5. Is Recovery a Realistic Goal?
I struggled for several years with the question of whether I should aim for recovery. Even though I knew that recovery was unusual for people with CFS, I had trouble letting go of the hope that my old life would return. But aiming for recovery created problems, too. By having recovery as my goal, I lived on an emotional roller coaster, buoyed by signs of progress but devastated by my setbacks, of which there were many.
Wrestling with these issues helped me to understand the distinction between things I could control and those I couldn’t. It was clear that my actions and attitudes had an effect on my symptoms. If I did too much one day, I suffered increased symptoms the next. If I responded to stress with worry, that too would make my symptoms worse.
I didn’t remember having such an effect on my symptoms in previous illnesses. When I had cancer, my recovery depended on the stage of the cancer and the skill of the doctors. But with CFS, my choices and habits were important. My attitudes and actions affected my symptoms. But affecting symptoms is not the same as creating recovery.
Insight and Inspiration
Reading an article by Dean Anderson, a recovered CFS patient, provided both insight and inspiration as I was struggling with this issue. Writing in the CFIDS Chronicle, he described his successful eight-year struggle with CFS. The article outlined a path much like the one I had adopted, turning away from medical treatments and instead figuring out what he could do to make himself better through changing his attitudes and behaviors.
He wrote that after trying various approaches, he had come to believe that the key to his recovery was a certain kind of acceptance. He described it not as resignation, but rather “an acceptance of the reality of the illness and of the need to lead a different kind of life, perhaps for the rest of my life” [my emphasis]. He went on to say that “the ‘effort’ required to recover from CFIDS [his term for CFS] is an exercise in discipline and hopefulness, not determination and striving.”
I found inspiration in his ability to combine acceptance of being ill with hope for a better life. That seemed the right balance. On the one hand, I felt I had to accept that my life had changed and that my old life might never return. On the other hand, however, I found comfort and hope in the belief that there were things I could do that would bring improvement.
I finally concluded that whether I recovered was out of my hands. In reading about CFS and meeting other patients, I decided that possibly as few as 5% of patients recovered. (Note: I’m not sure anyone knows the true recovery rate for CFS, but from knowing several thousand people with CFS, I believe only a small number return to their previous level of health, but many improve to varying degrees.) I believed that there was a limit on how much I could improve, but it was impossible to predict what that limit might be. To avoid likely disappointment, I decided to assume I was part of the larger group who didn’t recover and to focus on finding ways to control symptoms and improve my quality of life.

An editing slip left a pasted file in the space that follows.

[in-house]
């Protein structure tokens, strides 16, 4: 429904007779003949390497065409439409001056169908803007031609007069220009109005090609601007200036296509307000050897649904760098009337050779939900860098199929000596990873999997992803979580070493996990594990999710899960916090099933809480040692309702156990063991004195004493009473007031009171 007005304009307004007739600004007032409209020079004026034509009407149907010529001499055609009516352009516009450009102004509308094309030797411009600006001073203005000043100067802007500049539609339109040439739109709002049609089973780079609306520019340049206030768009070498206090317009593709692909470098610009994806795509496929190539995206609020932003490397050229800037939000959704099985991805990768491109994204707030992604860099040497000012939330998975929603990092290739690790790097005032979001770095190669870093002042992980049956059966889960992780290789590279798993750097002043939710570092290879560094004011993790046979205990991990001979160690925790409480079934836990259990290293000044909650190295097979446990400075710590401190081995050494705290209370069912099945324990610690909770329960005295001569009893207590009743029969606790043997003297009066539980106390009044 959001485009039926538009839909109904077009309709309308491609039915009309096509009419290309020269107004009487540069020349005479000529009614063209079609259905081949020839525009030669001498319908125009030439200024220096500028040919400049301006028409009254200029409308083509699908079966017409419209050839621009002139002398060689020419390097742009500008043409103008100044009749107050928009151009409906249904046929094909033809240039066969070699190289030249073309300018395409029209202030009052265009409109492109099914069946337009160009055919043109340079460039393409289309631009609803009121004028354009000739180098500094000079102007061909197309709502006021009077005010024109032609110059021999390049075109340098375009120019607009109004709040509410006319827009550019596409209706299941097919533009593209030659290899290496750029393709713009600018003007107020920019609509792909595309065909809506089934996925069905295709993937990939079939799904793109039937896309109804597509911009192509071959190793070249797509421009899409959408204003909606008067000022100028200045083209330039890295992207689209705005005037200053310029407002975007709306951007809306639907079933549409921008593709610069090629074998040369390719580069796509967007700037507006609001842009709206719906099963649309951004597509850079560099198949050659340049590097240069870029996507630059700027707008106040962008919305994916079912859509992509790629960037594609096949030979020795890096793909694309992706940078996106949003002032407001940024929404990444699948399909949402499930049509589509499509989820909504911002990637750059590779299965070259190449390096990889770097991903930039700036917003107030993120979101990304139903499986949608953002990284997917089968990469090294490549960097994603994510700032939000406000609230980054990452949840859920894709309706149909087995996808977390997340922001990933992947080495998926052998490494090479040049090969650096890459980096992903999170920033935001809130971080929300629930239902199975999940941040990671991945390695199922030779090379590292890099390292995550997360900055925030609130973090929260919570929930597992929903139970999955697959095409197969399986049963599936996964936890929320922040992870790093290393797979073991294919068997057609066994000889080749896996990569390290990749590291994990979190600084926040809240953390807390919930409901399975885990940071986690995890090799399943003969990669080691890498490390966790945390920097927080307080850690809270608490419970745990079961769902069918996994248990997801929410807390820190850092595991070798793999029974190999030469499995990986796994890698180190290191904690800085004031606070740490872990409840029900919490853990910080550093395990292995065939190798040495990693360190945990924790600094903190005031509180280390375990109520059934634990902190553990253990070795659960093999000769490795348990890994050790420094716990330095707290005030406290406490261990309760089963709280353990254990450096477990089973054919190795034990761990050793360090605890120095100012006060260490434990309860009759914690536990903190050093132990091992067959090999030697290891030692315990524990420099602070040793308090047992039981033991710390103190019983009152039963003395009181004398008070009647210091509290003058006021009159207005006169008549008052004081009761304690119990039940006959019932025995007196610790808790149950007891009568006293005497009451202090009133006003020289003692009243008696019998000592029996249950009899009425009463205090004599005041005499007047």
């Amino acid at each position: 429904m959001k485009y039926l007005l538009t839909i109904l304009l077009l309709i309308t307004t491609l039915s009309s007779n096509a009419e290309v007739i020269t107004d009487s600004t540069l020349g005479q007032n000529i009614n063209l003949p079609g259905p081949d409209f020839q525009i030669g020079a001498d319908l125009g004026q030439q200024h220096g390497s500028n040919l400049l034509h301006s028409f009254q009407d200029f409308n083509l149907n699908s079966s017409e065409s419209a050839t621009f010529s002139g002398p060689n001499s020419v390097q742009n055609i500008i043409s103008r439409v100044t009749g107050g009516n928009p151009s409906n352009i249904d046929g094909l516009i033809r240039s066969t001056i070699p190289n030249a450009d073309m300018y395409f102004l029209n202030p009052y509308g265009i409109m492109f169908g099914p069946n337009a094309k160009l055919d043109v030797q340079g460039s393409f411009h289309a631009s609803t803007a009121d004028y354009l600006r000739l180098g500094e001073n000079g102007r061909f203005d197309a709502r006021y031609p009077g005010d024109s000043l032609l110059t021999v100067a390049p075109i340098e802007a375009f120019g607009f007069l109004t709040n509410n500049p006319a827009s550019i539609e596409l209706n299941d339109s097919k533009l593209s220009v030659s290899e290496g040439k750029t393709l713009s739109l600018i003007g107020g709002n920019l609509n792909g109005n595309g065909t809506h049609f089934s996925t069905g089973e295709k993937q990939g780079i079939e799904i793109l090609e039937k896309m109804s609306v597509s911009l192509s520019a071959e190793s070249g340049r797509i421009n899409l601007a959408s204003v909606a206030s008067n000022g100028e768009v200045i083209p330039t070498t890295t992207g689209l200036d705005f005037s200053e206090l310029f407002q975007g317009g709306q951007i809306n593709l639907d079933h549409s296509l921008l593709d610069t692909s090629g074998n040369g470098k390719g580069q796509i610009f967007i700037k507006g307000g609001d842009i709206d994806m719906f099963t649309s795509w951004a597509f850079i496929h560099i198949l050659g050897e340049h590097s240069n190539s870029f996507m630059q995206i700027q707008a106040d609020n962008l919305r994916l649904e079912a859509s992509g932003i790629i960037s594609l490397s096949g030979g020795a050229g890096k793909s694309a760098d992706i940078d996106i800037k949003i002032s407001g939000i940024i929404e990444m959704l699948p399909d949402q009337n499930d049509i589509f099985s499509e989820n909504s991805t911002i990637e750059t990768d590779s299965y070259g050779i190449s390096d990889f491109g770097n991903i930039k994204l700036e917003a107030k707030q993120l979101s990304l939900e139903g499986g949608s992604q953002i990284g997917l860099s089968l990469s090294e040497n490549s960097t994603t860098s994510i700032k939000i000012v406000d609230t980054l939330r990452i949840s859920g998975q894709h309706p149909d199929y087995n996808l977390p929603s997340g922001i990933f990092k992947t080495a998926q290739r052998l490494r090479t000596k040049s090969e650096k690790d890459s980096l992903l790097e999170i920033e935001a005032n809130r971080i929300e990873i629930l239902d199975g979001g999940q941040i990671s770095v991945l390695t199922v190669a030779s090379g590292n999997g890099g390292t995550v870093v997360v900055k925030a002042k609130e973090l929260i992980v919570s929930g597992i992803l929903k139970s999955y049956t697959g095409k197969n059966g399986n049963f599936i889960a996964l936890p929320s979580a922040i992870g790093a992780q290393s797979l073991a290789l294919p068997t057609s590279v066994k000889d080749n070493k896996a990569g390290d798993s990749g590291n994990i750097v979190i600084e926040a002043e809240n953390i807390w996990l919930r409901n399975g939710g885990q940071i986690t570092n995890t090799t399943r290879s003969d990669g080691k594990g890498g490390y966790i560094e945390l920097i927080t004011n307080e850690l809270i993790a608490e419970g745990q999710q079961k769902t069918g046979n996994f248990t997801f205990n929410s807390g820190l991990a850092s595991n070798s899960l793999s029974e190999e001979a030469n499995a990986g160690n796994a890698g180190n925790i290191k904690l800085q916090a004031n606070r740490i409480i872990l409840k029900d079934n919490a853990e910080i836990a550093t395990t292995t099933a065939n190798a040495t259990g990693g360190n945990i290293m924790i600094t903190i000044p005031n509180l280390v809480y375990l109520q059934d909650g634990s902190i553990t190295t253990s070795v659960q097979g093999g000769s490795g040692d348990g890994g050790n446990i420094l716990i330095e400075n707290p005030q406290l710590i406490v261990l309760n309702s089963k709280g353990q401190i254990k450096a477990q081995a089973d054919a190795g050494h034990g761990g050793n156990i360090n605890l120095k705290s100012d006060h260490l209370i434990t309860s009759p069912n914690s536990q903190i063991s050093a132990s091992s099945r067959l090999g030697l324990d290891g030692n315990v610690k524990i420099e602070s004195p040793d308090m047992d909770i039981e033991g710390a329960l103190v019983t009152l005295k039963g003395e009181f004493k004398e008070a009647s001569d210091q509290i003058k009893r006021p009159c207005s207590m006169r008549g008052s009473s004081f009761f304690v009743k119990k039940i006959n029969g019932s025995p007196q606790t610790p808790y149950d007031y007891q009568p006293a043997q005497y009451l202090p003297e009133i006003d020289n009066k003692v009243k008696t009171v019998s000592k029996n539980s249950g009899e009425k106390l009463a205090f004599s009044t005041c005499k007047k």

Reminding myself periodically that I was unlikely to recover served me well. Ironically, my symptoms seemed to decline whenever I told myself that I had a permanent illness. So acceptance of the illness as my reality was crucial. But, also, I believe that hope, too, was crucial to the improvement I experienced. I told myself that even if I couldn’t recover fully, there must be things I could do to improve my life. That conviction was confirmed many times. For example, I had a belief that I could find the cause of all my relapses and use that knowledge to prevent future relapses. Over a period of a year and a half, I significantly reduced and then eliminated my relapses, as you’ll see in chapter 12.
Acceptance and Hope
So for me the combination of acceptance and hope was the key. Acceptance meant acknowledging that I had a serious illness and needed to lead a different kind of life, perhaps for the rest of my life. But acceptance was not resignation. I also had confidence that there would always be things I could do to improve my situation, even if I didn’t recover fully.
Combining acceptance and hope enabled me to resolve the dilemma of how to have a goal that was both realistic and positive. My approach was based on a kind of faith, the belief that my body had an innate drive to reestablish good health.
I thought I had two roles in support of my body: 1) to discover what conditions best supported my body’s recuperative powers, and 2) to live consistently in a way that allowed these powers to be expressed. I call this faith because I had to proceed with little or no reinforcement that I was doing the right thing. My progress was very slow, at best perhaps one or two percent a month and there were periods of several months when it was hard to see any improvement at all.
Another factor in my recovery strategy was discipline. Like Dean Anderson, I taught myself to live consistently within my limits, extending my activity level gradually as permitted by the illness. Just as an alcoholic must learn to abstain from alcohol and a person controlling his weight must learn to live in a different way, I assumed that my ability to improve depended on my changing my habits so that I lived consistently in a way conducive to improvement.